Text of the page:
Mbeki Pledges Commitment to Alliance
Business Day, Comment
President Thabo Mbeki scoffed yesterday at reports of frosty relations within the tripartite alliance and that he had snubbed the Congress of South African Trade Unions (Cosatu) by not attending the opening of the federation's eighth national congress on Monday.
Mbeki was received warmly by the delegates, contrary to widespread expectations of a cool reception and the sort of public mudslinging that peaked between alliance partners last year.
The trading of verbal blows has been characterised by labels such as "ultra-leftists" being pinned on Cosatu leaders while the workers hit back at African National Congress (ANC) leaders with derogatory songs.
Cosatu, in its secretariat report to be tabled at the congress, noted that relations between alliance partners improved every five years ahead of the elections only to be sidelined once the votes had been delivered.
Mbeki said the Cosatu leadership knew he would be in Burundi on Monday after weekend consultations with Cosatu's first vicepresident Joe Nkosi and general secretary Zwelinzima Vavi.
The decision to go to Burundi was based on the ANC's concern that "no other African dies", which Cosatu shared.
"The ANC will do whatever it takes to address the challenges facing Cosatu and to strengthen the affiliates," he said to thunderous applause from the crowd.
Mbeki also stressed the need to strengthen the tripartite alliance. Mbeki said in forthright tones that he sometimes thought of calling the three general secretaries Vavi, Blade Nzimande (South African Communist Party) and the ANC's Kgalema Motlanthe to ask them what they were doing to strengthen the alliance.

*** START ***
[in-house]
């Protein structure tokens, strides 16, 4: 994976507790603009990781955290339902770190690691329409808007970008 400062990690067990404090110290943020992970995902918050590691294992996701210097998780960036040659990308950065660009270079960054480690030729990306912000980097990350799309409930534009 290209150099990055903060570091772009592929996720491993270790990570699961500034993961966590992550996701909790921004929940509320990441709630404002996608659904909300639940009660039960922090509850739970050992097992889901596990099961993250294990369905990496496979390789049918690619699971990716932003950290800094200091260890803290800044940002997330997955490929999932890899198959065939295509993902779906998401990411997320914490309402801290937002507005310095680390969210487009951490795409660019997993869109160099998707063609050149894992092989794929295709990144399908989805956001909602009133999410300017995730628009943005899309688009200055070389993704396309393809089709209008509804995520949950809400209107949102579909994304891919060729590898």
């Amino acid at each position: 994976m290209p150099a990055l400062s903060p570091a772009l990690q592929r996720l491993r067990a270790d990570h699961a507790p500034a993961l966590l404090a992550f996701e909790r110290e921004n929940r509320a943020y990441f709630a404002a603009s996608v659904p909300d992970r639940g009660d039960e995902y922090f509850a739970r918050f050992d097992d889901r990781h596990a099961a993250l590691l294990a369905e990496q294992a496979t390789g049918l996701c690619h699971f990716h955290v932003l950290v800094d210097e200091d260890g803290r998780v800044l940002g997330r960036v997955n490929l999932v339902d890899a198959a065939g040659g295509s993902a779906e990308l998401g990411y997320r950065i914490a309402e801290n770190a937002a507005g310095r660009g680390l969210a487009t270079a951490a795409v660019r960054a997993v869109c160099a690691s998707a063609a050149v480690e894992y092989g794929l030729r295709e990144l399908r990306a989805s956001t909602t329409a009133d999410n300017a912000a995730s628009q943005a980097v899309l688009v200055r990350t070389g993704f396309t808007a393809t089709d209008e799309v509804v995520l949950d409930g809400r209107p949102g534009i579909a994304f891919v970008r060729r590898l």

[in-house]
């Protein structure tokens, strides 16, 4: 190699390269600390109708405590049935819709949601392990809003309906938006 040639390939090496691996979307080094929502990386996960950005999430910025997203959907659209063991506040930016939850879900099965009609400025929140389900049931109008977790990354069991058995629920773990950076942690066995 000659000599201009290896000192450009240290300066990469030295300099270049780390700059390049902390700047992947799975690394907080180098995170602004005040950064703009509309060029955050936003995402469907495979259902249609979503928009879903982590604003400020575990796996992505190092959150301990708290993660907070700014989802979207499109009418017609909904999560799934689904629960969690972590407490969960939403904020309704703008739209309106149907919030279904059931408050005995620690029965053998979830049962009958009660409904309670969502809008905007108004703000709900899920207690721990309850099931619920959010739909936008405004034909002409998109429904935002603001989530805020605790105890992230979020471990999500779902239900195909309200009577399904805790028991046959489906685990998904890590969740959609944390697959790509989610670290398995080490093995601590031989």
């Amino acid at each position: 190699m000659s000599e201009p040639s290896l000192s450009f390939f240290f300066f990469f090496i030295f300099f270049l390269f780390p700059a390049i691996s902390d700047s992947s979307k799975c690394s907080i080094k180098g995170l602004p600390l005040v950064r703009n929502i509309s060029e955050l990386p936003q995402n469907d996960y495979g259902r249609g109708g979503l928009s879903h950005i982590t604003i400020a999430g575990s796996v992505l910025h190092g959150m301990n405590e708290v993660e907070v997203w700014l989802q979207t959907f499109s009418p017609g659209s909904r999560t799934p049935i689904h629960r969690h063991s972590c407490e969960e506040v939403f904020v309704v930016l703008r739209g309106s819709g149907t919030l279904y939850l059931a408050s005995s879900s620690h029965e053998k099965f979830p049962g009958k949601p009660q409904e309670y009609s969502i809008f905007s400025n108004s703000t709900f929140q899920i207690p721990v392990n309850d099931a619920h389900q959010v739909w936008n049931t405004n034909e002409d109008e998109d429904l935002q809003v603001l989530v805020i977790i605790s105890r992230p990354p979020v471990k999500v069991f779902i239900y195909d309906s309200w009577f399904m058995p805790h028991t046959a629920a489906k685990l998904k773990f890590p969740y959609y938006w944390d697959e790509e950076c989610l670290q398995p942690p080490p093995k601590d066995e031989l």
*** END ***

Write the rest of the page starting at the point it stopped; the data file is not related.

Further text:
Pronouncing Mbeki as leader of the alliance, Cosatu president Willie Madisha described the alliance as the "lifeblood of our revolution. It liberated us and we want the ANC to lead."
In his speech Nzimande called on workers to build the alliance and ensure an overwhelming electoral victory for the ANC.
Meanwhile, delegates broke into song in support of Deputy President Jacob Zuma, who is locked in a legal battle with the Scorpions over allegations that he attempted to solicit a bribe from a French company involved in the controversial multibillion-rand arms-procurement package.
When he entered the hall they sang: "Wen' ulawula amaScorpions s'tshele ukuthi uZuma wethu wenzeni Ngcuka, Ngcuka phendula uZuma wenzeni." Loosely translated, the song calls on national prosecutions head Bulelani Ngcuka to spell out Zuma's crime or leave him alone.
Members of the Concerned Zimbabweans Abroad lobby group staged a demonstration outside Gallagher Estate, the congress venue, yesterday and expressed their thanks to Cosatu for supporting peace and democracy in Zimbabwe.
With acknowledgements to Nontyatyambo Petros and the Business Day.